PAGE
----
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I use GCD to fetch some images from the Internet in a new queue using dispatch_queueu_create. Then I go back to the main queue and update the UIImageView with the fetched image by using dispatch_async. I am using self.imageView to reference to the UIImageView in the main queue.

However, sometimes the image takes some time to load from the Internet. If the user clicks somewhere and the view controller changes to something else, I found some weird behavior or my app even crashes. I guess the reason is that I am referencing to self.imageView but the current view controller doesn't have that property. Or any other possibilities? Any suggestions to fix that?

Thanks in advance!

Sorry that I didn't include code here. Here is the code:

- (void)viewWillAppear:(BOOL)animated
    [super viewWillAppear:animated];

    dispatch_queue_t photoFetchQueue = dispatch_queue_create("photo data downloader", NULL);
    dispatch_async(photoFetchQueue, ^{
        NSURL *photoURL = ...;
        NSData *photoData = ...;
        dispatch_async(dispatch_get_main_queue(), ^{
            self.imageView.image = [UIImage imageWithData:photoData];
            self.imageView.frame = CGRectMake(0, 0, self.imageView.image.size.width, self.imageView.image.size.height);
            self.scrollView.zoomScale = 1.0;
            self.scrollView.contentSize = self.imageView.image.size;
            [scrollView zoomToRect:imageView.frame animated:YES];
share|improve this question
Hard to tell what you are doing wrong without sources, don't you think? –  Till Dec 5 '11 at 21:12
post some code... –  Ankit Srivastava Dec 5 '11 at 21:26
You should consider using NSOperations and NSOperationQueue. –  titaniumdecoy Dec 5 '11 at 22:39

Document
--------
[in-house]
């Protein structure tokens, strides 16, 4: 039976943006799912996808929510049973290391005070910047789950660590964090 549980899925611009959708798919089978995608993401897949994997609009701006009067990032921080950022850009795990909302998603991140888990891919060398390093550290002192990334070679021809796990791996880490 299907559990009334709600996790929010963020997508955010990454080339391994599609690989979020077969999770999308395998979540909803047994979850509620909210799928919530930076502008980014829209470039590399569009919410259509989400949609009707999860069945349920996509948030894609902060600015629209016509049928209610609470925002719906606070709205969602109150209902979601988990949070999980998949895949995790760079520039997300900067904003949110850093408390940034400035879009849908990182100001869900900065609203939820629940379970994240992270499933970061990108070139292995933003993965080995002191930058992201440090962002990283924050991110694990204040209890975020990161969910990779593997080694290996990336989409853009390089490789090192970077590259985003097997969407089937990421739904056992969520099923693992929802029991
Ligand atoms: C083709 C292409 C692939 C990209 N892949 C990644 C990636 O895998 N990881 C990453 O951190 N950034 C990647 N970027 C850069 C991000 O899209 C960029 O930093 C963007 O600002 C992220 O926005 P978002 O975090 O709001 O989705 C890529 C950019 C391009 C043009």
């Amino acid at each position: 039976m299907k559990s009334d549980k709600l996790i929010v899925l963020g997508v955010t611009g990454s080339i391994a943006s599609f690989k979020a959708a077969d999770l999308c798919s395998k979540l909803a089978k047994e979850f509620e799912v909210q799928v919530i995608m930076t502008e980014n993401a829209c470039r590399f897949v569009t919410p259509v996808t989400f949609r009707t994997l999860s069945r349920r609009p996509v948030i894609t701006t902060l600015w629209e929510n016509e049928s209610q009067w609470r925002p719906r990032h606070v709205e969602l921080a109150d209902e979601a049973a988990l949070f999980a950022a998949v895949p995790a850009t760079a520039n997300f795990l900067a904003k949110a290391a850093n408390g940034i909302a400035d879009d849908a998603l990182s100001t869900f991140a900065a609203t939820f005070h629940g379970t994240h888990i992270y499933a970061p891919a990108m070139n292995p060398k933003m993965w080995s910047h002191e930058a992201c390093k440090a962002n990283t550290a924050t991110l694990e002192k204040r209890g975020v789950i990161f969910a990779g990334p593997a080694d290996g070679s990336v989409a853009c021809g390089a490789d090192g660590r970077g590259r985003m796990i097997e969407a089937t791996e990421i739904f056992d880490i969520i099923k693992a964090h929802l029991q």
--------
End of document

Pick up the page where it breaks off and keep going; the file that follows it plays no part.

Till: I was too rush to post the code. But you are right. The cost is posted. Thanks. AnkitSrivastava: Code posted. Thanks. titaniumdecoy: I know NSOperations and NSOperationQueue should work as well but I am doing it in GCD. Any idea how to do so in GCD? Thanks. –  adrian Dec 6 '11 at 9:45

1 Answer 1

up vote 4 down vote accepted

You need a cancellation pattern. That is, you need to be able to cancel the background task. Without code, hard to say what the best approach would be. If you used the higher level NSOperation API, it has cancellation support.

For Blocks/GCD, you'd probably want to have an "isCanceled" on some object somewhere -- preferably on the object that represents the background fetch -- and then check that, when possible, to determine if the response is still relevant.

share|improve this answer
Thanks for the answer. I am doing it in GCD. The code is posted. Can you help me with this? Thanks. –  adrian Dec 6 '11 at 9:48
BTW I thought of a way. Is it OK to simply check if (self.view.window) before the UI updates? –  adrian Dec 6 '11 at 10:22
Sure -- make sure you check for nil in the main thread or else you'll end up w/a race condition. –  bbum Dec 6 '11 at 16:39
Thanks bbum. Now my app runs smoothly without crashing and weird behavior anymore. –  adrian Dec 8 '11 at 7:36
Excellent. Happy to help. –  bbum Dec 8 '11 at 20:30

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